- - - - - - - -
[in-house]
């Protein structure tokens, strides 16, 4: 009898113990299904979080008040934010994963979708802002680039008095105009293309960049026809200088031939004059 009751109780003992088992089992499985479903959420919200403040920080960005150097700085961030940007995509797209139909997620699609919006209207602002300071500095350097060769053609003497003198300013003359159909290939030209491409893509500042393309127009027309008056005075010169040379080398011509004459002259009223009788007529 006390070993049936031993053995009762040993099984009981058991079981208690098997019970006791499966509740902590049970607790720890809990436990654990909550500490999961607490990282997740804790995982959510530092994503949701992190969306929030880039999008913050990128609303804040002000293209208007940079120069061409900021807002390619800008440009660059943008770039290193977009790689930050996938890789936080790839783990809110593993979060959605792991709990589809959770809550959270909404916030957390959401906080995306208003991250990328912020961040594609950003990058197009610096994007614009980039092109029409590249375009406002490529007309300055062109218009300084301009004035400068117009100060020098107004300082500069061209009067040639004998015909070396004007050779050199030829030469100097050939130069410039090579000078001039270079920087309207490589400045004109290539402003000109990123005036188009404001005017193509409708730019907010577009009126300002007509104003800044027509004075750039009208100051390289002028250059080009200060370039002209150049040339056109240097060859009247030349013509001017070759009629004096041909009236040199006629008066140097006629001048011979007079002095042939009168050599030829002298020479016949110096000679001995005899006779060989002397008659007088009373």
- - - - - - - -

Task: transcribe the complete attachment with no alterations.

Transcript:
[in-house]
């Protein structure tokens, strides 16, 4: 009898113990299904979080008040934010994963979708802002680039008095105009293309960049026809200088031939004059 009751109780003992088992089992499985479903959420919200403040920080960005150097700085961030940007995509797209139909997620699609919006209207602002300071500095350097060769053609003497003198300013003359159909290939030209491409893509500042393309127009027309008056005075010169040379080398011509004459002259009223009788007529 006390070993049936031993053995009762040993099984009981058991079981208690098997019970006791499966509740902590049970607790720890809990436990654990909550500490999961607490990282997740804790995982959510530092994503949701992190969306929030880039999008913050990128609303804040002000293209208007940079120069061409900021807002390619800008440009660059943008770039290193977009790689930050996938890789936080790839783990809110593993979060959605792991709990589809959770809550959270909404916030957390959401906080995306208003991250990328912020961040594609950003990058197009610096994007614009980039092109029409590249375009406002490529007309300055062109218009300084301009004035400068117009100060020098107004300082500069061209009067040639004998015909070396004007050779050199030829030469100097050939130069410039090579000078001039270079920087309207490589400045004109290539402003000109990123005036188009404001005017193509409708730019907010577009009126300002007509104003800044027509004075750039009208100051390289002028250059080009200060370039002209150049040339056109240097060859009247030349013509001017070759009629004096041909009236040199006629008066140097006629001048011979007079002095042939009168050599030829002298020479016949110096000679001995005899006779060989002397008659007088009373």